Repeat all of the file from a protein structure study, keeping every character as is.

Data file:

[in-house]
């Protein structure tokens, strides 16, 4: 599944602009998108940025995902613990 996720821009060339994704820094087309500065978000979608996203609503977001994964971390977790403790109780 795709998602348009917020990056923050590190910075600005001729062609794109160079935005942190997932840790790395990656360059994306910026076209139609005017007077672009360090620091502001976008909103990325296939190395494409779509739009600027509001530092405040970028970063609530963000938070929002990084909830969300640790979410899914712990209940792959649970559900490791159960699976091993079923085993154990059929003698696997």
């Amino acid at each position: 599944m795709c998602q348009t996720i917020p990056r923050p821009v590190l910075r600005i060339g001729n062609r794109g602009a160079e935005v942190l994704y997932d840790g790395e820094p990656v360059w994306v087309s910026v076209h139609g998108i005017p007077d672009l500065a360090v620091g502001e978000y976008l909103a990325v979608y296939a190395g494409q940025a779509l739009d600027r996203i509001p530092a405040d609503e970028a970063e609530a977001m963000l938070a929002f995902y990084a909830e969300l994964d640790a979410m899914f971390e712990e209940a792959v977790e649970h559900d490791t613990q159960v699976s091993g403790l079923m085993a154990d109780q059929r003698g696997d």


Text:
[in-house]
């Protein structure tokens, strides 16, 4: 599944602009998108940025995902613990 996720821009060339994704820094087309500065978000979608996203609503977001994964971390977790403790109780 795709998602348009917020990056923050590190910075600005001729062609794109160079935005942190997932840790790395990656360059994306910026076209139609005017007077672009360090620091502001976008909103990325296939190395494409779509739009600027509001530092405040970028970063609530963000938070929002990084909830969300640790979410899914712990209940792959649970559900490791159960699976091993079923085993154990059929003698696997």
């Amino acid at each position: 599944m795709c998602q348009t996720i917020p990056r923050p821009v590190l910075r600005i060339g001729n062609r794109g602009a160079e935005v942190l994704y997932d840790g790395e820094p990656v360059w994306v087309s910026v076209h139609g998108i005017p007077d672009l500065a360090v620091g502001e978000y976008l909103a990325v979608y296939a190395g494409q940025a779509l739009d600027r996203i509001p530092a405040d609503e970028a970063e609530a977001m963000l938070a929002f995902y990084a909830e969300l994964d640790a979410m899914f971390e712990e209940a792959v977790e649970h559900d490791t613990q159960v699976s091993g403790l079923m085993a154990d109780q059929r003698g696997d």